In contrast, several comprehensive databases exist for the 16S rRNA gene that provide detailed phylogenetic trees  and allow for taxonomic resolution down to the species level . Shotgun metagenomic datasets obviously also contain fragmented 16S rRNA genes and these have been directly assigned to taxa through BLAST-based comparisons  or phylogenetic distance-based clustering . However, the short and random nature of metagenomic sequences may not contain the phylogenetically most informative regions of the 16S rRNA genes, thus diminishing the efficiency of taxonomic assignments. Sequence assembly can potentially increase the length of the 16S rRNA gene sequences recovered , but low sequence coverage may limit assembly success for 16S rRNA genes and low-stringency assemblies may result in chimeric sequences , . The recently released EMIRGE software uses iterative mapping of short Illumina reads against reference sequences to reconstruct 16S rRNA genes . Although this approach has an explicit accuracy to single nucleotide difference, its potential to avoid chimeras is strongly dependent on the quality of the reference database. Further, EMIRGE's algorithm is currently not designed for pyrosequencing reads, which contain high rates of insertion and deletions errors (e.g. in homopolymers) . There is thus a need for an approach that reconstructs 16S rRNA genes with high accuracy from pyrosequencing data.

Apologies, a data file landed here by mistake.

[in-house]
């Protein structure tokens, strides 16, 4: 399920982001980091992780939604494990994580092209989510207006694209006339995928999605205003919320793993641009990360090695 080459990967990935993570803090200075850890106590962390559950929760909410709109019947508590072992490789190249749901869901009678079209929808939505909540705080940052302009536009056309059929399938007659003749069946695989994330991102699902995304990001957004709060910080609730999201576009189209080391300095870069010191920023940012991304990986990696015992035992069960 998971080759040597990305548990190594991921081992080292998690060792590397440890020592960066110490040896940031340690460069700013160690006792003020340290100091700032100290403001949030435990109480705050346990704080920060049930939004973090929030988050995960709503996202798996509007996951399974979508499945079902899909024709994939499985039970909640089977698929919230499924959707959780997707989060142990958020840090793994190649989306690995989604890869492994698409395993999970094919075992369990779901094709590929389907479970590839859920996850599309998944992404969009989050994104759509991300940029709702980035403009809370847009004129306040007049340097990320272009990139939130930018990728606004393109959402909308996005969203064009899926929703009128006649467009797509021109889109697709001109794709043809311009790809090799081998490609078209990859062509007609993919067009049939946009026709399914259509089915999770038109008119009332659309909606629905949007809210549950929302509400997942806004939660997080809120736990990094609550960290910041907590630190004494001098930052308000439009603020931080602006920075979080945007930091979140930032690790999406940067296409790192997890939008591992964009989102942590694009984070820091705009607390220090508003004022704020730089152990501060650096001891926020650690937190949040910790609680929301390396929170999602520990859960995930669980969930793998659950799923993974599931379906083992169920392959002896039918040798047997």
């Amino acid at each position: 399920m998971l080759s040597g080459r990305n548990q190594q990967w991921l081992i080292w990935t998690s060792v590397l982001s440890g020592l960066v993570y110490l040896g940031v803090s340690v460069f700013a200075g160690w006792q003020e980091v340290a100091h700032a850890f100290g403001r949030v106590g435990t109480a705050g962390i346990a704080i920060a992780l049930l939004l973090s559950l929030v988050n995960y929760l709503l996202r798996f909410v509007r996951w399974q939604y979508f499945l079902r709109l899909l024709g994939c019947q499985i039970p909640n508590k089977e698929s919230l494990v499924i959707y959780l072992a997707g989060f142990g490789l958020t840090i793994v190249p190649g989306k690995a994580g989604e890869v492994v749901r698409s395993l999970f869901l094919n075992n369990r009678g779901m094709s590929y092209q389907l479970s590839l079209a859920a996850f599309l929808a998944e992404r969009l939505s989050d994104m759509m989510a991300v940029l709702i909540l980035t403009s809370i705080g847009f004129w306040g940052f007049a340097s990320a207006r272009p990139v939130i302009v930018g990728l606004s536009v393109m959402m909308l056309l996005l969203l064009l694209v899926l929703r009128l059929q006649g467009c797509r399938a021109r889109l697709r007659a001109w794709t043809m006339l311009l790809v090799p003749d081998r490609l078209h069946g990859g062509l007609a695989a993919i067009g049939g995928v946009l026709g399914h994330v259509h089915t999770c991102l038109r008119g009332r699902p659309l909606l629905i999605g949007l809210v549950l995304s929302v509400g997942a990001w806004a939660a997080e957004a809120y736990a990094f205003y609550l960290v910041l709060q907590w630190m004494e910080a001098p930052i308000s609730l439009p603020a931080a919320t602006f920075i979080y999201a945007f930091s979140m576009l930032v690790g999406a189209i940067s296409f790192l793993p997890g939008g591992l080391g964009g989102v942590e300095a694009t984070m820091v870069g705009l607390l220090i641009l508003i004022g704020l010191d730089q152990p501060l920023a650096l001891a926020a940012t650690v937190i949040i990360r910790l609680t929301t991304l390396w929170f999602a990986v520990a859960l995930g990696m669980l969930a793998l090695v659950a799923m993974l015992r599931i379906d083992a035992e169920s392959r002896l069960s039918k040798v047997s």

In the present study, we describe a strategy to reconstruct nearly full-length 16S rRNA sequences from metagenomicpyrosequencing data. Through simulation of communities with different diversities we developed a process of stringent assembly and data filtering that generates 16S rRNAcontigs with minimal chimera rates. We then applied our process to assess the microbial symbiont communities from two marine sponges species and compared the outcome to PCR-based assessments of the community structure (pyro-tag-sequencing). We show that about 30% of the abundant phylotypes reconstructed from metagenomic reads failed to be amplified by PCR, which is most likely due to primer mismatches.
Materials and Methods
Simulated metagenomes and metagenomic samples
Ninety completed genomes were selected as references, including 76 bacteria and 14 archaea and combined using established profiles of community diversity with high- (HC), median- (MC), and low- (LC) complexity  (Table S1). Genomic sequences, 16S rRNA gene sequences and gene copy number per genome were obtained from the Integrated Microbial Genomes website (http://img.jgi.doe.gov/cgi-bin/w/main.cgi). Heterogenous 16S rRNA genes within a genome were considered separately. For each metagenome complexity, three read data set (1,000,000 reads each, 350 nt) were simulated using empirically derived and context-based error models (GemSIM software ).
Three environmental DNA samples for each of the two sponges Cymbastelaconcentrica and C. coralliophila were obtained as described in ref. . Shotgun pyrosequencing (454 Titanium) was conducted at the J. Craig Venter Institute, Rockville, USA and the resulting average read length corresponded to the simulated datasets above. The shotgun sequencing is available through the Community Cyberinfrastructure for Advanced Microbial Ecology Research and Analysis website (http://camera.calit2.net/) under project accession ‘CAM_PROJ_BotanyBay’.
Reconstruction of 16S rRNA gene sequences